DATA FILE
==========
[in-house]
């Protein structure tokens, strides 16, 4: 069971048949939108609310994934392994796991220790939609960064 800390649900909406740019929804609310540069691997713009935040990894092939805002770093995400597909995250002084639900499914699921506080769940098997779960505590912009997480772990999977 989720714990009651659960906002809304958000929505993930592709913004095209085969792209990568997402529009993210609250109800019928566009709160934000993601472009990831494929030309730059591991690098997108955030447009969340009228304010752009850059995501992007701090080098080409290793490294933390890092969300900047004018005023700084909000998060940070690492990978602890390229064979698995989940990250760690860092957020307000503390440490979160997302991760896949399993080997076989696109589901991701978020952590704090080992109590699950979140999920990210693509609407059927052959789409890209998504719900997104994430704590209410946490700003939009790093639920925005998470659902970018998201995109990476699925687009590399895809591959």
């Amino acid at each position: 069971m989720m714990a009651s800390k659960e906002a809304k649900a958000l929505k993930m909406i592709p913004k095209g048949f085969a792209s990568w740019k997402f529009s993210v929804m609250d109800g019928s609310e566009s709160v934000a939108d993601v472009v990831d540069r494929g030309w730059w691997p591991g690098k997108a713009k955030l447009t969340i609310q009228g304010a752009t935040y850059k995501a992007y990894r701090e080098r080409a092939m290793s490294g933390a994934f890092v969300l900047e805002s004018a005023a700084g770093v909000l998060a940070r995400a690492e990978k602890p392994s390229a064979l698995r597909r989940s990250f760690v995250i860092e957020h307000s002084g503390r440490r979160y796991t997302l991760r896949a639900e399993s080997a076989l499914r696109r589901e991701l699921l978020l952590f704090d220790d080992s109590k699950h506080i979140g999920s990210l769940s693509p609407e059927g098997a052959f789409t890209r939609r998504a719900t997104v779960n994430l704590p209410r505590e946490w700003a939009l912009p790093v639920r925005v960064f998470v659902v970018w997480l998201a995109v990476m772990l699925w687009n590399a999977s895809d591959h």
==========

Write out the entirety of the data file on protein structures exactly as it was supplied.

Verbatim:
[in-house]
């Protein structure tokens, strides 16, 4: 069971048949939108609310994934392994796991220790939609960064 800390649900909406740019929804609310540069691997713009935040990894092939805002770093995400597909995250002084639900499914699921506080769940098997779960505590912009997480772990999977 989720714990009651659960906002809304958000929505993930592709913004095209085969792209990568997402529009993210609250109800019928566009709160934000993601472009990831494929030309730059591991690098997108955030447009969340009228304010752009850059995501992007701090080098080409290793490294933390890092969300900047004018005023700084909000998060940070690492990978602890390229064979698995989940990250760690860092957020307000503390440490979160997302991760896949399993080997076989696109589901991701978020952590704090080992109590699950979140999920990210693509609407059927052959789409890209998504719900997104994430704590209410946490700003939009790093639920925005998470659902970018998201995109990476699925687009590399895809591959």
């Amino acid at each position: 069971m989720m714990a009651s800390k659960e906002a809304k649900a958000l929505k993930m909406i592709p913004k095209g048949f085969a792209s990568w740019k997402f529009s993210v929804m609250d109800g019928s609310e566009s709160v934000a939108d993601v472009v990831d540069r494929g030309w730059w691997p591991g690098k997108a713009k955030l447009t969340i609310q009228g304010a752009t935040y850059k995501a992007y990894r701090e080098r080409a092939m290793s490294g933390a994934f890092v969300l900047e805002s004018a005023a700084g770093v909000l998060a940070r995400a690492e990978k602890p392994s390229a064979l698995r597909r989940s990250f760690v995250i860092e957020h307000s002084g503390r440490r979160y796991t997302l991760r896949a639900e399993s080997a076989l499914r696109r589901e991701l699921l978020l952590f704090d220790d080992s109590k699950h506080i979140g999920s990210l769940s693509p609407e059927g098997a052959f789409t890209r939609r998504a719900t997104v779960n994430l704590p209410r505590e946490w700003a939009l912009p790093v639920r925005v960064f998470v659902v970018w997480l998201a995109v990476m772990l699925w687009n590399a999977s895809d591959h």